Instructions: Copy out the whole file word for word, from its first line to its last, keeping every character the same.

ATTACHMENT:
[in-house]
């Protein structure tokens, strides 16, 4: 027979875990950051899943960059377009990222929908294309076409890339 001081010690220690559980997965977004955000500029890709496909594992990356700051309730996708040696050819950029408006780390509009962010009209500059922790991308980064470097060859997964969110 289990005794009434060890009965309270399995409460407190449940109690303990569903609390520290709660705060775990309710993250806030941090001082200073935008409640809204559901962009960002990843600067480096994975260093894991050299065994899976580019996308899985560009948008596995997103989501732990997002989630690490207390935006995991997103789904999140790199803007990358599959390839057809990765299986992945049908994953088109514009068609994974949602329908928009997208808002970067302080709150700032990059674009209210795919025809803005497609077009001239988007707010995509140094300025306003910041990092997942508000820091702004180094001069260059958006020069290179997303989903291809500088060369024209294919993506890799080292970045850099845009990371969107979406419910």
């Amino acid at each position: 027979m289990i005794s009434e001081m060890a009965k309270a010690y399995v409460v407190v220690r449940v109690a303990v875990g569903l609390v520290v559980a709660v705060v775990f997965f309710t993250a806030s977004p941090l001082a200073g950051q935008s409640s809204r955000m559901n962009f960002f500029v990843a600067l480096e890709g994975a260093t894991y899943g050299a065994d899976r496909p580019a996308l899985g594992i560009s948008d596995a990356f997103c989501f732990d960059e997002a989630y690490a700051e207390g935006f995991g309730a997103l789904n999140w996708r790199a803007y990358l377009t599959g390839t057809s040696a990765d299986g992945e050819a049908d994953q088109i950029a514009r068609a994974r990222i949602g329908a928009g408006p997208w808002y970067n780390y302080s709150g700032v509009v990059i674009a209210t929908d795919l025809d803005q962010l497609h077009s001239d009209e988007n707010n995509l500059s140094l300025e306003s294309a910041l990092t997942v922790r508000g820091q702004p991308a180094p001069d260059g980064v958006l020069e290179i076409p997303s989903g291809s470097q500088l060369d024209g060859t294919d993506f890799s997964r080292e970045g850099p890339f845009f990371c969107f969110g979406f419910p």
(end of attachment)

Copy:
[in-house]
């Protein structure tokens, strides 16, 4: 027979875990950051899943960059377009990222929908294309076409890339 001081010690220690559980997965977004955000500029890709496909594992990356700051309730996708040696050819950029408006780390509009962010009209500059922790991308980064470097060859997964969110 289990005794009434060890009965309270399995409460407190449940109690303990569903609390520290709660705060775990309710993250806030941090001082200073935008409640809204559901962009960002990843600067480096994975260093894991050299065994899976580019996308899985560009948008596995997103989501732990997002989630690490207390935006995991997103789904999140790199803007990358599959390839057809990765299986992945049908994953088109514009068609994974949602329908928009997208808002970067302080709150700032990059674009209210795919025809803005497609077009001239988007707010995509140094300025306003910041990092997942508000820091702004180094001069260059958006020069290179997303989903291809500088060369024209294919993506890799080292970045850099845009990371969107979406419910």
């Amino acid at each position: 027979m289990i005794s009434e001081m060890a009965k309270a010690y399995v409460v407190v220690r449940v109690a303990v875990g569903l609390v520290v559980a709660v705060v775990f997965f309710t993250a806030s977004p941090l001082a200073g950051q935008s409640s809204r955000m559901n962009f960002f500029v990843a600067l480096e890709g994975a260093t894991y899943g050299a065994d899976r496909p580019a996308l899985g594992i560009s948008d596995a990356f997103c989501f732990d960059e997002a989630y690490a700051e207390g935006f995991g309730a997103l789904n999140w996708r790199a803007y990358l377009t599959g390839t057809s040696a990765d299986g992945e050819a049908d994953q088109i950029a514009r068609a994974r990222i949602g329908a928009g408006p997208w808002y970067n780390y302080s709150g700032v509009v990059i674009a209210t929908d795919l025809d803005q962010l497609h077009s001239d009209e988007n707010n995509l500059s140094l300025e306003s294309a910041l990092t997942v922790r508000g820091q702004p991308a180094p001069d260059g980064v958006l020069e290179i076409p997303s989903g291809s470097q500088l060369d024209g060859t294919d993506f890799s997964r080292e970045g850099p890339f845009f990371c969107f969110g979406f419910p």